July 4, 2008
We liked Land Harbour so much we stayed there until this morning. A wind shift from the north was forecast and Land Harbour is protected from every direction except north. It was time to move on in any case.
We are now anchored in the Mocelutu Passage, a narrow strait between Yaroiko and Nanuyalabalava Islands. It was a seven hour sail through reef strewn waters to get here. We actually sailed (rather than motored) for most of it since we followed the route that we took in. That route was recorded and saved on our digital chart plotter. The wind did indeed come out of the north and this is a good place to be. Our current position is:
South 17 degrees 11.6 minutes
East 177 degrees 10.6 minutes
We did have some adventures in Land Harbour (called Nadala Bay by Fijians). On our second evening there, a small canoe came alongside and asked if we wanted to trade for fish. We had seen the lone fisherman working a handline in the hours before and were happy he stopped by. We gave him a box of cookies, some candies for his children, and pair of men’s shorts. We got two good-sized fish called “Sweet Lips.” He also said that we should go to the village of Tamasua and do sevusevu with the chief.
The next morning we dinghied to shore along with Michael and Britta of Vera to look for the path to Tamasua. It was low tide and the southern part of Nadala Bay was almost dry. It was about 1/2 kilometer to the beach from the edge of the tidal plain. We pulled the dinghies onto the tidal plain and put out dinghy anchors and hoped that they would hold since we knew that the tidal plain would be under water in just a couple of hours.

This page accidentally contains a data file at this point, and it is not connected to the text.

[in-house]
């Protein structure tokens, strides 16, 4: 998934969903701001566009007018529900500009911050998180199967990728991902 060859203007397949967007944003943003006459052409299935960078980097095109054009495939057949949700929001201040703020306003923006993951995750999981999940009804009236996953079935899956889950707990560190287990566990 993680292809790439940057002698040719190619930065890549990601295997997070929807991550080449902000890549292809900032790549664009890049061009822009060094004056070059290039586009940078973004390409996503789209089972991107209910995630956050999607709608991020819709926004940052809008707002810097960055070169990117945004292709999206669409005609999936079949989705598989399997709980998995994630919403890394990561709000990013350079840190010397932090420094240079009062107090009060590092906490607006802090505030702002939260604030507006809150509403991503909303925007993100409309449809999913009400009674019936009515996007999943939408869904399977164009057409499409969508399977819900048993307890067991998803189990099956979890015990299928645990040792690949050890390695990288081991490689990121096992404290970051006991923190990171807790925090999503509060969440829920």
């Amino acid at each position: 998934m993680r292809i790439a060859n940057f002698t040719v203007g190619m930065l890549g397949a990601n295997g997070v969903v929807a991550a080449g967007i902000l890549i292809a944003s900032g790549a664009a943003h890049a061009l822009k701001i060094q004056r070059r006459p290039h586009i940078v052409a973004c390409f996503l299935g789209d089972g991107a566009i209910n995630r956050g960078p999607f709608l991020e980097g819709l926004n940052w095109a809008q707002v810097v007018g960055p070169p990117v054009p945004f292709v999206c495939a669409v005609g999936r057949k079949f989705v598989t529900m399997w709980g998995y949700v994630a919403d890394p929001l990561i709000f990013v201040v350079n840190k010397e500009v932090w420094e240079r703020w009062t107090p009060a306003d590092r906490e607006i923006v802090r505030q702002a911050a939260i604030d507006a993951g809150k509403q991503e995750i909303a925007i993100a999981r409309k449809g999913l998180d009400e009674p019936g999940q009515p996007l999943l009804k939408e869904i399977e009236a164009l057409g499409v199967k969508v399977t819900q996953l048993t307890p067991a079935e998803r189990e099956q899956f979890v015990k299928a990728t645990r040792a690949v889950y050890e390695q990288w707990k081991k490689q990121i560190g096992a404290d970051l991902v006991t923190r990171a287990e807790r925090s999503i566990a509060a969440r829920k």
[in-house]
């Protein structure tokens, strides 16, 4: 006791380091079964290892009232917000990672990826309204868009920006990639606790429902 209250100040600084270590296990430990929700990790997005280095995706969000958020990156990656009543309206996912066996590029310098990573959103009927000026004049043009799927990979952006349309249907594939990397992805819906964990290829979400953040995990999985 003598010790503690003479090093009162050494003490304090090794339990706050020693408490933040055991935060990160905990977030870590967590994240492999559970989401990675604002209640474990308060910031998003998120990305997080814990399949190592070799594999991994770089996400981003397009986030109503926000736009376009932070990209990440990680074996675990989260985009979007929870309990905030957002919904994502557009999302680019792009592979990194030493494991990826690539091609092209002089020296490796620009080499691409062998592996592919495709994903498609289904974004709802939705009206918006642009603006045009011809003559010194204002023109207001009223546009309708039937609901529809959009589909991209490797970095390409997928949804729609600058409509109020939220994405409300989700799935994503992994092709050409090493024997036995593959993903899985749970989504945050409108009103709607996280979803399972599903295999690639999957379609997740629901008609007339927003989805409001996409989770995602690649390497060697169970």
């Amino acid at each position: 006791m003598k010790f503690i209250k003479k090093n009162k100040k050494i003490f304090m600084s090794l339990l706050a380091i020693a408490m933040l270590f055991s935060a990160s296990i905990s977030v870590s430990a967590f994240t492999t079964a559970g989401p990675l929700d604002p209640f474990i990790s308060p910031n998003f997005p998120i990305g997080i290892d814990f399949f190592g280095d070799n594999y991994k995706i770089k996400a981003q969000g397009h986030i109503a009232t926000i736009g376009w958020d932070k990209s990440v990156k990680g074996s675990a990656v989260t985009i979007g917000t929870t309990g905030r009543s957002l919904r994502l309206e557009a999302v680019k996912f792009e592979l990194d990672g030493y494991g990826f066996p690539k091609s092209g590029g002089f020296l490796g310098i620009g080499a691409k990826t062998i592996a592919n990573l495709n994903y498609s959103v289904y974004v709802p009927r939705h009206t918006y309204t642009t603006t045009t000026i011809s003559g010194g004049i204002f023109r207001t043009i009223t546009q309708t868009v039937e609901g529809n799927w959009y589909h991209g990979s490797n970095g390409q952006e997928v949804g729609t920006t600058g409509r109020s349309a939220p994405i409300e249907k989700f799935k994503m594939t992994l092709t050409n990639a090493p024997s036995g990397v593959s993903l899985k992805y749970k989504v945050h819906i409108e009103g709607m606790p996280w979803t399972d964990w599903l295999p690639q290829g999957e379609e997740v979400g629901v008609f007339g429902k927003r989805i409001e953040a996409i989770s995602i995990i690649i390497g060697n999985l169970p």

It was difficult to find a path but we finally found one and followed it inland through 2 meter tall grass and the occasional tree. This was the flood plain of the small river that drained the tall hills of southern Yasawa Island. It was 40 minutes until we got to the small, neat village perched on the windward side of the island. We were directed to the chief who performed the short sevusevu ceremony on his veranda. We presented him with two bundles of kava root, he made some incantations over it, and then thanked us in English.
We then toured the village, led by our fisherman friend of the previous day. We traded sunglasses and a t-shirt for fruit and a pumpkin, and then were led on the “short-cut” path back to Nadala Bay. The dinghies were where we left them but floating in two feet of water. That night we cooked the two Sweet Lips fish on Vera — they were delicious.
The snorkelling in Land Harbour was excellent. The coral was almost as good as Navadra and there were lots of fish, including big fish. The water was not as clear, however. The Vera’s were the only other boat in the bay all the time that we were there.
We will continue to retrace our route through the Yasawa Islands and back to Lautoka. We expect to provision and check-out of Fiji in a week or so, heading for Vanuatu about 520 miles away.